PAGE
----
HMS Torquay (F43)

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HMS Torquay (F43) underway c1961.jpg
History
United Kingdom
Name: HMS Torquay
Ordered: 6 March 1951
Builder: Harland and Wolff
Laid down: 11 March 1953
Launched: 1 July 1954
Commissioned: 10 May 1956
Decommissioned: 23 March 1985
Identification: Pennant number: F43
Fate: Scrapped 1987
General characteristics
Class and type: Whitby-class frigate
Displacement:
  • 2,150 tons (2,185 tonnes)
  • 2,560 tons full load (2,600 tonnes)
Length:
  • 360 ft (109.7 m) w/l
  • 370 ft (112.8 m) o/a
Beam: 41 ft (12.5 m)
Draught: 17 ft (5.18 m)
Propulsion: Y-100 plant; 2 Babcock & Wilcox boilers, 2 English Electric steam turbines, 2 shafts, 30,000 shp (22 MW)
Speed: 30 kn (56 km/h)
Range: 370 tons oil fuel, 4,200 nmi (7,780 km) at 12 knots (22 km/h)
Complement: 152, later 225
Sensors and
processing systems:
  • Radar Type 293Q target indication, later;
    • Radar Type 993
  • Radar Type 277Q height finding (later removed)
  • Radar Type 275 fire control on director Mark 6M
  • Radar Type 262 fire control on STAAG
  • Radar Type 974 navigation
  • Type 1010 Cossor Mark 10 IFF
  • Sonar Type 174 search
  • Sonar Type 162 target classification
  • Sonar Type 170 attack
Armament:

HMS Torquay was a Type 12 Whitby-class frigate of the British Royal Navy. They were the first frigates to have the "V" form hull. This evolutionary design made it possible to be driven in head sea without the usual slamming which occurs with conventional destroyers of the time. Each frigate cost 3.5 million pounds and the first ship completed was Torquay in May 1956.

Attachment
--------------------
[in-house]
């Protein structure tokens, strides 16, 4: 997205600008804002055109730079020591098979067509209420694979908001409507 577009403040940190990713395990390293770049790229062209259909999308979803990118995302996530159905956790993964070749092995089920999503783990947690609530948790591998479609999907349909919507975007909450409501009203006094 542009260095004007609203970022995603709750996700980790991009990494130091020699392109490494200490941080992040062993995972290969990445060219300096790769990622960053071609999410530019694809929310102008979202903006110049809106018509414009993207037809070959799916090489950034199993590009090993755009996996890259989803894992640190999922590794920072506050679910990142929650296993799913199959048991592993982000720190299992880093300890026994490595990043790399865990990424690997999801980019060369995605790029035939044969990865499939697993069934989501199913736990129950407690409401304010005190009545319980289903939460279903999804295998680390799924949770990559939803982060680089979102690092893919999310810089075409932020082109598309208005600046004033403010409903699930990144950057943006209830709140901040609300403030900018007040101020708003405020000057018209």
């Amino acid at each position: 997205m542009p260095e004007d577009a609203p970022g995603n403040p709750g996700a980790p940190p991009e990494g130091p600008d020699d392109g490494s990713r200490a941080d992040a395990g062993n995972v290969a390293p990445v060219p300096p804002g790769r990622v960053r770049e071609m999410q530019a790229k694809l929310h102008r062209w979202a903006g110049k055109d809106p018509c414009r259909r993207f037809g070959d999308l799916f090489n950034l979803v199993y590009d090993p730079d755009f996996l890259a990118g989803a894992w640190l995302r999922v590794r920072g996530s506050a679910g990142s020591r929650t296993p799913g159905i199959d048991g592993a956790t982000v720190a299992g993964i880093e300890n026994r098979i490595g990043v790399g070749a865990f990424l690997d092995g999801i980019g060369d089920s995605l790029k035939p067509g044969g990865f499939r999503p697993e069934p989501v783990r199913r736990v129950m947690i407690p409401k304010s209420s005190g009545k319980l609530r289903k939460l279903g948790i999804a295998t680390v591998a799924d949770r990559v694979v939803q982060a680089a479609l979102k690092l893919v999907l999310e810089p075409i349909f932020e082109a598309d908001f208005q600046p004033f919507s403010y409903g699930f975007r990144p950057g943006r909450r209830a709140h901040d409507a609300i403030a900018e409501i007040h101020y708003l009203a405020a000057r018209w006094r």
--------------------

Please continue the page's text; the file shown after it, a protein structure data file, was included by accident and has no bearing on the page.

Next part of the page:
Operational Service[edit]

Torquay was launched by Lady Monkton on 1 July 1954, and participated in the Suez operation in 1956. In 1958 she was diverted to Tobruk following the assassination of the Iraqi Royal Family.

Between 1967–1971 Torquay was one of the frigates allocated to the Dartmouth Training Squadron and between 1972–1985 Torquay served as a navigation training ship based in Portsmouth. In 1971 the ship was refitted with a solid main mast (as opposed to a lattice mast) and a large training navigation room was built where the forward set of triple-barrelled mortars used to be located (leaving one set of mortars). She was also fitted to undertake trials of CAAIS (Computer Assisted Action Information System). Torquay attended the 1977 Silver Jubilee Fleet Review off Spithead when she was part of the 2nd Frigate Squadron.[1]

Replaced by the Leander-class frigate Juno as the navigation training vessel for the Royal Navy, Torquay paid off on 23 March 1985. At the time she was the longest serving ship of her class and the oldest frigate in the fleet. She was sold for scrap in 1987 and left Portsmouth on 1 July 1987 to be broken up in Barcelona, Spain.

Commanding officers[edit]

From To Captain
1957 1959 Captain Edward M Usherwood DSC RN
1959 1959 Commander B H G M Baynham RN
1962 1962 Peter Berger RN
1964 Commander Martineau
1965 1966 Commander J B Rumble RN
1966 1967 Captain Ronald W Forrest RN
1967 1968 Commander M E Barrow RN
1972 1973 Lieutenant Commander BW Turner RN
1973 1974 Lieutenant Commander JAA McCoy RN
1977 1977 Lieutenant Commander M H Rhodes RN
1978 1979 Lieutenant Commander G B Webb RN
? ? Fabian Malbon
? ? John McAnally
? ? Rodney Preece

References[edit]

  1. ^ Official Souvenir Programme, 1977. Silver Jubilee Fleet Review, HMSO

Sources[edit]

External links[edit]

External images
Older photographs of HMS Torquay
Photograph showing the additional navigation classroom